More from the Patent Doc blog on why biologic drug producers in the future will stay away from patents and rely more on trade secrets to protect their interests. The Biologics Price Competition and Innovation Act of 2009 (particularly the litigation provisions) contains incentives for biologic drug innovators not to rely on patents to protect these drugs and the return on investment. A recent analysis also showed that patent protection provides (on average) about one additional year (~327 days) of exclusivity past the end of the 12-year exclusivity provided by the BPCIA. So statutory protection is about equivalent with patent protection and the former can be accomplished through much less information disclosure on one's biological drug.
The blog post below talks about using trade secret approach more in late stages of development for process related steps like cell line optmization -- that generally doesn't benefit from patent protection. This would make it harder on a follower to try to copy a bio-drug.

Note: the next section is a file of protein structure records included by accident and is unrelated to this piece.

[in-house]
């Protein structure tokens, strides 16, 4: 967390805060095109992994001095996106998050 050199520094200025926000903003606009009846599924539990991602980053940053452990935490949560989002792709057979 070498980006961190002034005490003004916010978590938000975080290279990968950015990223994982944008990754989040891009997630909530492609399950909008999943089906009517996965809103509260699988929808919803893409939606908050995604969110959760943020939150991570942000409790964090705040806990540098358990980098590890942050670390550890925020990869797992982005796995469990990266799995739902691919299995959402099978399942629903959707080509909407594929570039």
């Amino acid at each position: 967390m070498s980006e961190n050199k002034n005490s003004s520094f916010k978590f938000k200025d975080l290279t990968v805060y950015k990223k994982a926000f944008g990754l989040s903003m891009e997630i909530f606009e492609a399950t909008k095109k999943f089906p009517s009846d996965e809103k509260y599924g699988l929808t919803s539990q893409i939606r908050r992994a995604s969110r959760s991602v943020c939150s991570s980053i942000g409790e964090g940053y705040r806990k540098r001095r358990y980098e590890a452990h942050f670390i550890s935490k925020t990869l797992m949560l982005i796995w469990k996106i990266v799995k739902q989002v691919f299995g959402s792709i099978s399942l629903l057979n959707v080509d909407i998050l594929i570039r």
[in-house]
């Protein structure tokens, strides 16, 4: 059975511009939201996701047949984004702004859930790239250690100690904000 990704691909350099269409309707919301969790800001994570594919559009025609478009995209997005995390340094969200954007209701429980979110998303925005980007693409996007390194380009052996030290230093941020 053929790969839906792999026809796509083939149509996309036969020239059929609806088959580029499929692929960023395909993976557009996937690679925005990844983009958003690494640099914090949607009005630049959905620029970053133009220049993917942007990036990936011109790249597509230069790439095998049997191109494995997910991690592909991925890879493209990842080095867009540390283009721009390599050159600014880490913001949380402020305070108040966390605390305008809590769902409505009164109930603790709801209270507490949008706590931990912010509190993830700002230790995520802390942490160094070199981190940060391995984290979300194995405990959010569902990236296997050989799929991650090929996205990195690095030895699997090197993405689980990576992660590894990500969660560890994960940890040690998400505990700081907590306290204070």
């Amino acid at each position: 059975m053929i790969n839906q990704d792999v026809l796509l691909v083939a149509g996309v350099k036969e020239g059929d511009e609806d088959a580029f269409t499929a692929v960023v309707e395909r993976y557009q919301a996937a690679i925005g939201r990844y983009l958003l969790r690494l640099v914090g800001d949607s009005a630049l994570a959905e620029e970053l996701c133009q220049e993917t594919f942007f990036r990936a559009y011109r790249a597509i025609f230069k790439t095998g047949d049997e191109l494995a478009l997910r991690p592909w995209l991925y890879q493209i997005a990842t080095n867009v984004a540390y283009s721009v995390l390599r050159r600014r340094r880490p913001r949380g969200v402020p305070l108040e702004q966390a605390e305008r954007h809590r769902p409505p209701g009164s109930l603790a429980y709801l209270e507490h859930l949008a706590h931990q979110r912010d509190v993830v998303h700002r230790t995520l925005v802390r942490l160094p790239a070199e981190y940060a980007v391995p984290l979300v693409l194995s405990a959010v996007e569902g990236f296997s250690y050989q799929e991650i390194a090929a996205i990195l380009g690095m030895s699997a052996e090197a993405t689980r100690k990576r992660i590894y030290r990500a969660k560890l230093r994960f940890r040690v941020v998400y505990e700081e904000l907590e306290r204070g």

...the expected de-emphasis on patent protection for later-stage development (including regulatory approval) can be expected to change the relative importance of patents in the two stages. Such de-emphasis will also change where the valuation in biologic drugs may lie, because there will be a relatively greater advantage in optimizing cell lines and other process parameters (which even today rarely benefit from patenting) than in patents on the biologic drugs per se.
So less emphasis on composition of matter and more emphasis on the process. The author further concludes that "the future will be different than the past regarding biologic drug development and efforts to obtain the benefits of biologic drug development at a reduced price."
Posted by Bruce Lehr Dec 26th 2011.